Many eyes will be on Times Square as officials drop the ball to bring in the New Year.
The very first Times Square celebration to bring in the new year was back in 1904.
“When they came here to Times Square the first couple years, they did fireworks. The hot ashes would reign down on revelers below, burning their heads, not a great way to start the new year.” So, Jeff Strauss with Countdown Entertainment says in 1907 the New York Times asked its chief electrician, Walter Palmer to come up with a new idea.
“He was inspired by a maritime tradition that they still do to this day in ports around the world. They drop a time ball at noon so that navigators out at sea can adjust their time pieces to local time. He combined that tradition with the new technology, the electric light bulb, to create a lighted time ball that would drop at midnight.”
Strauss says up until the mid 1990’s the ball was lowered by hand.
“Six guys, four guys on ropes, one gentleman had a stop watch and a supervisor and they would do it all by hand and they would get it right every year. My first year, we decided to go computer controls, electronic winch, tied into the atomic clock in Colorado and unfortunately the ball was about three seconds late…first screw up of 1996. Since then, I gotta say, we’ve been doing it really well.”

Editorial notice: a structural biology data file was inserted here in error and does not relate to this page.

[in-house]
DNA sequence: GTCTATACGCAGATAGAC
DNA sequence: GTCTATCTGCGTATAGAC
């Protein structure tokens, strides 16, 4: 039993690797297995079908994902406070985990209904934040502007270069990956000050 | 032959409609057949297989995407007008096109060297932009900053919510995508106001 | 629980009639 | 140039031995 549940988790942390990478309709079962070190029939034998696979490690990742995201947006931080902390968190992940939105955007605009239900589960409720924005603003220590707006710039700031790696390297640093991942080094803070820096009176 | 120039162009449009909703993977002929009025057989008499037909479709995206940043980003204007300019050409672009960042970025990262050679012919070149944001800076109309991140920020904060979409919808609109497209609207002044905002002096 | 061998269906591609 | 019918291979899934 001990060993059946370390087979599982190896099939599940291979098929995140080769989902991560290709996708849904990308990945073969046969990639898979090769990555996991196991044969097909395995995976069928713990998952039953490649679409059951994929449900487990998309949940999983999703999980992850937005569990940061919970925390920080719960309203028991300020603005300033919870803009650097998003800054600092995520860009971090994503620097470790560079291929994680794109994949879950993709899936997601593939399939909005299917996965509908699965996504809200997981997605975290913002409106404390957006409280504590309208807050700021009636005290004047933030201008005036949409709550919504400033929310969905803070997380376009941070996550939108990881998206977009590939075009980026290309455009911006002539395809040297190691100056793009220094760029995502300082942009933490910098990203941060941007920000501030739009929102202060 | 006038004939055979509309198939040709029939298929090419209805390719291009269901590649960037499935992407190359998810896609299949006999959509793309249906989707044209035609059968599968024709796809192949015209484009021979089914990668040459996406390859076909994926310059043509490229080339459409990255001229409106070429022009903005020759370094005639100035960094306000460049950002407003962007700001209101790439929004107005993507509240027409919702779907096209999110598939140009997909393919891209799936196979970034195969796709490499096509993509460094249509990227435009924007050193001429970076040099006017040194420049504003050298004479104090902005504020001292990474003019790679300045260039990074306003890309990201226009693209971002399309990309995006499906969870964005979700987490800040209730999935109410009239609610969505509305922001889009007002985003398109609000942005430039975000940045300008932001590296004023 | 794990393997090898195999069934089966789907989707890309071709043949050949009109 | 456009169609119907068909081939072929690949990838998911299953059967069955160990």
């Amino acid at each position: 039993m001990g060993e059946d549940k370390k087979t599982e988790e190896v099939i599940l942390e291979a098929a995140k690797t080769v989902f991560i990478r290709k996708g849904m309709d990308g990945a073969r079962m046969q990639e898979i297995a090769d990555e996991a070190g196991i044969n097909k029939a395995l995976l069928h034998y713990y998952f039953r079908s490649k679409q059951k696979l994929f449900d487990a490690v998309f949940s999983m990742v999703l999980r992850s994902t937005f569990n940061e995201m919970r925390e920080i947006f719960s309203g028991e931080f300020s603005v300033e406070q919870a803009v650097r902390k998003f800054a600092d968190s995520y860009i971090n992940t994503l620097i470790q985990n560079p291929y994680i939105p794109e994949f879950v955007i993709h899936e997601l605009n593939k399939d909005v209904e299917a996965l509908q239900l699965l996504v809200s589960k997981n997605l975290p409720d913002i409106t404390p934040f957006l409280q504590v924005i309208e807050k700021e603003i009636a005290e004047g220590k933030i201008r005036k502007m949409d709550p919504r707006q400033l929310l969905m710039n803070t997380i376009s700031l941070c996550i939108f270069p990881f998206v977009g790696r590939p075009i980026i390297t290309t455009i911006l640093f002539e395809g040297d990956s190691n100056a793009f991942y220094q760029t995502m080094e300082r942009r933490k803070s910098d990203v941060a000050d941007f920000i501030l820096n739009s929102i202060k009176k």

There have been several version of the ball over the years. The first one was made of iron and wood, and was covered with 125 watt light bulbs. There were three other balls used up until 1999 when the crystal ball was created. It’s still used today. More than 26-hundred Waterford Crystal triangles are bolted to LED modules which are then attached the frame of the ball. Every year some of the triangles are swapped out for different color themes. Electrician Bob Stults has that all important job.
“It’s a lot of hours, lot of manpower, tedious, cold, finger tip hurting work.”
Artisan Tom Brennan says the crystal triangles are handcrafted with the help from people around the world. “The planning is 364 days a year. All year around, it’s a team of engineers, a team of craftsmen, a team of marketers, not just in Ireland, but here in the U.S. and in Australia, across Europe.”
There are 32-thousand plus LED lights on the ball.
“Generating over seven point five billion light combinations that will be and can be seen from space.”
Tim Tomkins with the Times Square Alliance says the confetti came in the 90’s, three thousand pounds of it tossed on revelers below as the ball drops.
“About 100 people that are at the tops of buildings all around Times Square that throw it out by hand at midnight. They actually start throwing it about 45 seconds before midnight because they are so far up, that it takes a while for it to fall down.”
And on that confetti are thousands of wishes.
“It’s about this moment when we say, there’s a new year, there’s a new beginning and I want something new and better either for myself or for the world.”
An estimated one billion people worldwide watch the ball on TV as it takes 60 seconds to make its way down the pole to bring in the new year.
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